Measure, write it down, and then measure again! Translated into English that means "Pay attention!" If I had only carried the plan to the table saw when I cut the first four pieces for the latest project, I'd have noticed that I was using the wrong dimension. But of course I trusted my memory – which was wrong. D'oh! (By the way, I cut them short rather than long, so they were wasted … but you guessed that, didn't you?)
Keep measuring and marking tools within reach, not far off. I have a steel six-inch precision rule that's in constant use – accurate, easy to read and very handy. I've started to keep measuring tapes in various spots, so there's always one close at hand when I need it.
Thinking of measuring, the lathe calls for measuring tools all of its own. Some time ago I bought a woodworker's dial caliper for turning (it has other uses too, of course), and it's one of the best measuring tools I've ever used. When turning spindles or bowls, the inside and outside spring-loaded calipers are what it takes to check dimensions on the fly. I only needed a couple experiences turning things smaller than the right size to learn that it's impossible to put wood back again once it's been cut off. D'oh!
One question I need to ask more often is, "Can I do it with a hand tool?" When a piece for my latest project was a little fat, I started for the chop saw to take off just a skosh (that's a technical term, of course). Then a light went on in my head – why not simply plane it down? The handplane let me sneak up on the right size. The chop saw wouldn't.
Another hard-won lesson: Make sure things that are supposed to be square really are. My small engineer's square, a gift from a family member, seems more essential every day. It's accurate, so it helps prevent crooked measurements and off-square cuts. Having it, or a combination square, close to the band saw and table saw let me double-check for square cuts whenever needed. For angles, there are some new protractors on the market that make angle-checking a lot easier than the old plastic school protractors I grew up with.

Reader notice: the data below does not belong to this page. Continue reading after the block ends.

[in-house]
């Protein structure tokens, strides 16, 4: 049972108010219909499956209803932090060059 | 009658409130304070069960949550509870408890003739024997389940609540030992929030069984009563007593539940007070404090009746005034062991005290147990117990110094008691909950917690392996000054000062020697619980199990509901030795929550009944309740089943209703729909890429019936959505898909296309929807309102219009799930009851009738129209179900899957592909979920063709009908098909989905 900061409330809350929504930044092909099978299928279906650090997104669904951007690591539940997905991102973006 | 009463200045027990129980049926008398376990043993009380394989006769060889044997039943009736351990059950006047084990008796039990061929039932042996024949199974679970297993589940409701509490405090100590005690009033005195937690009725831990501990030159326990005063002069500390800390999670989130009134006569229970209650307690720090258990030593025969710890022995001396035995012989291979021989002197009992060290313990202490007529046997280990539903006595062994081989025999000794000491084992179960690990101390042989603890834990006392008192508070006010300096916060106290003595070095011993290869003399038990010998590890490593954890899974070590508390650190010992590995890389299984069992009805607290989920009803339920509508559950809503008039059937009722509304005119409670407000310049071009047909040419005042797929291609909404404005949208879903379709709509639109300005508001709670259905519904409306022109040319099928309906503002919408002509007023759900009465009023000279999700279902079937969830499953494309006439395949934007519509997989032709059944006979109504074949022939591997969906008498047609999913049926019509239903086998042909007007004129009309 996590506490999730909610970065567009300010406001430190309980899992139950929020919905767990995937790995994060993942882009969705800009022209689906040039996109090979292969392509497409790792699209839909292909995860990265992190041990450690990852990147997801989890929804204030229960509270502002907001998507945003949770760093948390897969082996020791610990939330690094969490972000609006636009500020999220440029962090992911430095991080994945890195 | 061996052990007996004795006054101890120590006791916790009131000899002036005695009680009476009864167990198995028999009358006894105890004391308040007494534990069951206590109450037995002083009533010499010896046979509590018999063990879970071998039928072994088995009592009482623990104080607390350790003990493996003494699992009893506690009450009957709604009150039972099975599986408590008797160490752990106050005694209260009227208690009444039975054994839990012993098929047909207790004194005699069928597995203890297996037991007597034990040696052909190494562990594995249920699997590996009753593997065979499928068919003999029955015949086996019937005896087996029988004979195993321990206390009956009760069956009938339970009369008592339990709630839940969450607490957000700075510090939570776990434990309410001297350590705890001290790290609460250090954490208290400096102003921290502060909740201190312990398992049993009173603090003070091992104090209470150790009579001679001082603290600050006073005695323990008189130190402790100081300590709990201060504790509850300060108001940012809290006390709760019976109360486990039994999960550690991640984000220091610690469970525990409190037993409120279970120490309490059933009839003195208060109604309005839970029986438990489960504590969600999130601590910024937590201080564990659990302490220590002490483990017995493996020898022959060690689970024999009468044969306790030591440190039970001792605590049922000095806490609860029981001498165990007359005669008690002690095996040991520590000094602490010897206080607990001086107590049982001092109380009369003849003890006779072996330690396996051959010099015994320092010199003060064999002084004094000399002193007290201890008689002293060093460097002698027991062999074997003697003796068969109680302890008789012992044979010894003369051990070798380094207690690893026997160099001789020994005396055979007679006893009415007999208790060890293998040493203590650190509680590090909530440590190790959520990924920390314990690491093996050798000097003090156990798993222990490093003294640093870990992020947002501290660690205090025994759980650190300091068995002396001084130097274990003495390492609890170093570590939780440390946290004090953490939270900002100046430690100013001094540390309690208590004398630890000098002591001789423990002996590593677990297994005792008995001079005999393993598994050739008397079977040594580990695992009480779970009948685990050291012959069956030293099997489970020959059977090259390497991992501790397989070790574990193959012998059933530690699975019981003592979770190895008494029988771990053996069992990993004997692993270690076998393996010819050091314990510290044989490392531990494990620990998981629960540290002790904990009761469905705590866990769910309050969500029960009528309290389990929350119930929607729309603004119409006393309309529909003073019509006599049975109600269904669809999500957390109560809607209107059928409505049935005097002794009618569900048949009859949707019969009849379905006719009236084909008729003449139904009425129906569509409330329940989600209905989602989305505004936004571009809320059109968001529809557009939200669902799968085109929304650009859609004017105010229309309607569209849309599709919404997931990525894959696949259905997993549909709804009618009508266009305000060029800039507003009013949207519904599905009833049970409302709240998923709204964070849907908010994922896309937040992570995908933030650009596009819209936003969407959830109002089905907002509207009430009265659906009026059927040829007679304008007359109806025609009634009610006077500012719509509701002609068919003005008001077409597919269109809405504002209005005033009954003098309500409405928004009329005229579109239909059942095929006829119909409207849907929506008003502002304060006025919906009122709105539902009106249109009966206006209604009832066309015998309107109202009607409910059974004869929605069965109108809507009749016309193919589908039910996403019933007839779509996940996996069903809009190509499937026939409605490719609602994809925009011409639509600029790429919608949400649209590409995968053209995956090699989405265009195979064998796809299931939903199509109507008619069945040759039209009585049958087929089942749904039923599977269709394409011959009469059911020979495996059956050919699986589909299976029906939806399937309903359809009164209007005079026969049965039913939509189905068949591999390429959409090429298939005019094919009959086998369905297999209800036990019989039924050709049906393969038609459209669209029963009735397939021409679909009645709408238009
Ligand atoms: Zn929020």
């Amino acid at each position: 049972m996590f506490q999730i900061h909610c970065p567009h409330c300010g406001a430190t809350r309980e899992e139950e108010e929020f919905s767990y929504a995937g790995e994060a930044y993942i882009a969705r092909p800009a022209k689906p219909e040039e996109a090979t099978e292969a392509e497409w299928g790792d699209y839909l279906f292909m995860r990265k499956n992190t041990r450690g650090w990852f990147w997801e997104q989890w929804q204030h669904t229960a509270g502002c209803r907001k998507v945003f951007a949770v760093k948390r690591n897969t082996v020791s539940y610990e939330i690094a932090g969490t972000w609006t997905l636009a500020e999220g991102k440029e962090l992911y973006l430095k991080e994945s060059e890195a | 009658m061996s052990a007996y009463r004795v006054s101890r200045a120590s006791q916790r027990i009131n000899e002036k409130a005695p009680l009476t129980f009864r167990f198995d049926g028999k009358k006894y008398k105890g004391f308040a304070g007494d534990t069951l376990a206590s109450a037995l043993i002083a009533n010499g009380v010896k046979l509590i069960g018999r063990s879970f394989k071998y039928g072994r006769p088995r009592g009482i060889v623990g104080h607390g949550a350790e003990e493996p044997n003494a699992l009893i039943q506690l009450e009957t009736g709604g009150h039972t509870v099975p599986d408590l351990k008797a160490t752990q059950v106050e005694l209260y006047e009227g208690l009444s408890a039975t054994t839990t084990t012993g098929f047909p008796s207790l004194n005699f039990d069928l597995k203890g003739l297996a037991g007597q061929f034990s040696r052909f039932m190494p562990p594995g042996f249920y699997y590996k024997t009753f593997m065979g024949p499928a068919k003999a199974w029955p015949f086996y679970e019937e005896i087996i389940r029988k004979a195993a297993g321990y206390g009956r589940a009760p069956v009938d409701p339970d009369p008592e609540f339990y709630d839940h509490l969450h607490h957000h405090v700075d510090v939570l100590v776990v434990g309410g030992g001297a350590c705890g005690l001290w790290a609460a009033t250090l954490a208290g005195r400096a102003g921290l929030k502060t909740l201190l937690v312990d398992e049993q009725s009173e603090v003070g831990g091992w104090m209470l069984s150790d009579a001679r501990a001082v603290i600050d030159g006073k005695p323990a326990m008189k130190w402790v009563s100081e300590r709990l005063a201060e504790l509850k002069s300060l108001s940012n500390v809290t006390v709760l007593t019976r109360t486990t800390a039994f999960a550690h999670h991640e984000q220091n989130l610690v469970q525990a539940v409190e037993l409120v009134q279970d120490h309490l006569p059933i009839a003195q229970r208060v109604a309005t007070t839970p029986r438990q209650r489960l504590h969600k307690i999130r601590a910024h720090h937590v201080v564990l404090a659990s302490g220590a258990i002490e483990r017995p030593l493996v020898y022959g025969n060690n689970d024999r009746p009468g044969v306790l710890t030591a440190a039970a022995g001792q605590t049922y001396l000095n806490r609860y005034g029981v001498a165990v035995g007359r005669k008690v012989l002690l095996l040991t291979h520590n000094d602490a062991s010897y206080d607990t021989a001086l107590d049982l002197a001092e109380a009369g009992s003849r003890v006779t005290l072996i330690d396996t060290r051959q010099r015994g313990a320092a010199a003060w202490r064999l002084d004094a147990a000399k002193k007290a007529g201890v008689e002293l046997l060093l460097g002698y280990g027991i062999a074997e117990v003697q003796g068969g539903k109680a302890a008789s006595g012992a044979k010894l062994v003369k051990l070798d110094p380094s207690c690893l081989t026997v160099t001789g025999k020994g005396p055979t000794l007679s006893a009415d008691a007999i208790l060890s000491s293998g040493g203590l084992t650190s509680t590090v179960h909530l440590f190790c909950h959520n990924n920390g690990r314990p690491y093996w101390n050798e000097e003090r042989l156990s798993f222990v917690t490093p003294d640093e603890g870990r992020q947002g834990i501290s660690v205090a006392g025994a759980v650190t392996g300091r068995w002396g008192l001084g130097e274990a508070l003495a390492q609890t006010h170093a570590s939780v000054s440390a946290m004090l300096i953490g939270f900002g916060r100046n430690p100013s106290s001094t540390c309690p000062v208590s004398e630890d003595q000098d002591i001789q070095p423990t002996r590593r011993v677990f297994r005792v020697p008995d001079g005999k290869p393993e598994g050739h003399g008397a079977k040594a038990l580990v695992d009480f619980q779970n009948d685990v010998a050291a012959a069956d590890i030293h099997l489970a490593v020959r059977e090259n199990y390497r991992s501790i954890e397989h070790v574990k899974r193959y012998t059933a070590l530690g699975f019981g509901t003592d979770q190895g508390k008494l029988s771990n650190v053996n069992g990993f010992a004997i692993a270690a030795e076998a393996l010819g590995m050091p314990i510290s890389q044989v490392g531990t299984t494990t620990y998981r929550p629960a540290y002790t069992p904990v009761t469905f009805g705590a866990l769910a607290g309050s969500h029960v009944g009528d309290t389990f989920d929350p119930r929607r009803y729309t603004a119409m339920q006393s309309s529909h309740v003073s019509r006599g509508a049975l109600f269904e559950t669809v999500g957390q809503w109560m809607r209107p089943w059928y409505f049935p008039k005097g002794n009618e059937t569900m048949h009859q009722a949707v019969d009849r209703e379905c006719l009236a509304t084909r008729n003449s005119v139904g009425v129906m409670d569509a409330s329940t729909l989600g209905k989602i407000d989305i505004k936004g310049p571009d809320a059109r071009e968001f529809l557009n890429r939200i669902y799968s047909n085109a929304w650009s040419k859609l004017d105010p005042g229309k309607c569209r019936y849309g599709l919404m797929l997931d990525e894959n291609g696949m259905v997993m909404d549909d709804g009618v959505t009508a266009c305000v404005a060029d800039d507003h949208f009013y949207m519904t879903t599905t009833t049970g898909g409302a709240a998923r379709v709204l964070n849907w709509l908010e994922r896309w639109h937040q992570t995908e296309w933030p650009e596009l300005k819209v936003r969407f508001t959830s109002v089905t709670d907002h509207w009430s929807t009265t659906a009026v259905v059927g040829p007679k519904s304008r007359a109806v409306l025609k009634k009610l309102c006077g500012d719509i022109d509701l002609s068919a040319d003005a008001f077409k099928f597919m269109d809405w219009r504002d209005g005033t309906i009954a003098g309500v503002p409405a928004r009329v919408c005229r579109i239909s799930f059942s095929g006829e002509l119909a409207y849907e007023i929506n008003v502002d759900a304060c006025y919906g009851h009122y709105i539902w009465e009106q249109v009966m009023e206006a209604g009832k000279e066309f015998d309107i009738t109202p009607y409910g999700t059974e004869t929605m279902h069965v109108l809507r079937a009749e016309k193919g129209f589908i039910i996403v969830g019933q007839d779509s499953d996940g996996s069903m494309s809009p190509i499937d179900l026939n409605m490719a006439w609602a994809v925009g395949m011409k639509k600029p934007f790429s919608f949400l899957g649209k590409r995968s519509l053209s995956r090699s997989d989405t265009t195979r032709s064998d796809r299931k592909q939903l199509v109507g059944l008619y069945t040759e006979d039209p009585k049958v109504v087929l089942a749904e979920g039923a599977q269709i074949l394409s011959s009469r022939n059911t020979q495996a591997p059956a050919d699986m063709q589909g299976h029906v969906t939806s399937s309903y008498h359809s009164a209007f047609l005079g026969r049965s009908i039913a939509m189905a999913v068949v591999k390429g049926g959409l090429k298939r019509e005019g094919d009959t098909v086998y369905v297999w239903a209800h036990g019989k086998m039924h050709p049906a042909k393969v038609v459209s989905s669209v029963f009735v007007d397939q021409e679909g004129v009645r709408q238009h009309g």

Here's another confession: Whenever I don't mark my workpieces clearly I get in trouble. Putting layout marks on the good face and the straight edge, the top and bottom or the inside and outside, ought to be a habit. How easy is it to flip a piece over before cutting, or to trade one end for the other? D'oh!
That means keeping the marking tools close at hand. A marking knife, sharpened pencils, gel pens or layout dye need to be where I can reach them as needed. How often have I reached into an empty pocket in search of the marking tool I should have kept there? It also means putting some good light on the work. For a long time I struggled to see what I was doing in a rather dark basement shop. Adding three flexible work lights has certainly brightened my outlook on things.
The same thing applies to small clamps. It seems that I often need a clamp at the saw to set up a stop block or fence. For a long time I hiked over to the clamp rack whenever that happened, until I got the bright idea of keeping a clamp or two right at the saw. D'oh!
Lastly, be prepared for unexpected messes. This week I assembled a small box with box-jointed corners. I knew the corners were very tight when test-fitted, but what the heck – glue is slippery and they'll slip together fine, I told myself. Fortunately, I'd grabbed some disposable gloves from the shelf and had gone to the trouble of putting the glue in a container and using a glue brush for the job, because I had no idea what a sloppy mess awaited me as I maneuvered all four corners at once and tried to get the thing square. One thing I forgot was the possibility I'd need a dead blow mallet for persuasion … it was still on the pegboard across the room. D'oh!
Woodworking is supposed to be fulfilling, not frustrating. I want my next trip to the shop to be creative, not a crisis. Those of us who started doing this as a hobby without formal training get a lot of "OJT," on-the-job-training. Our war stories may be funny later, but it sure would be better to avoid dumb mistakes in the first place!
Now where did I write that measurement, anyway? Gotta be in one of these pockets….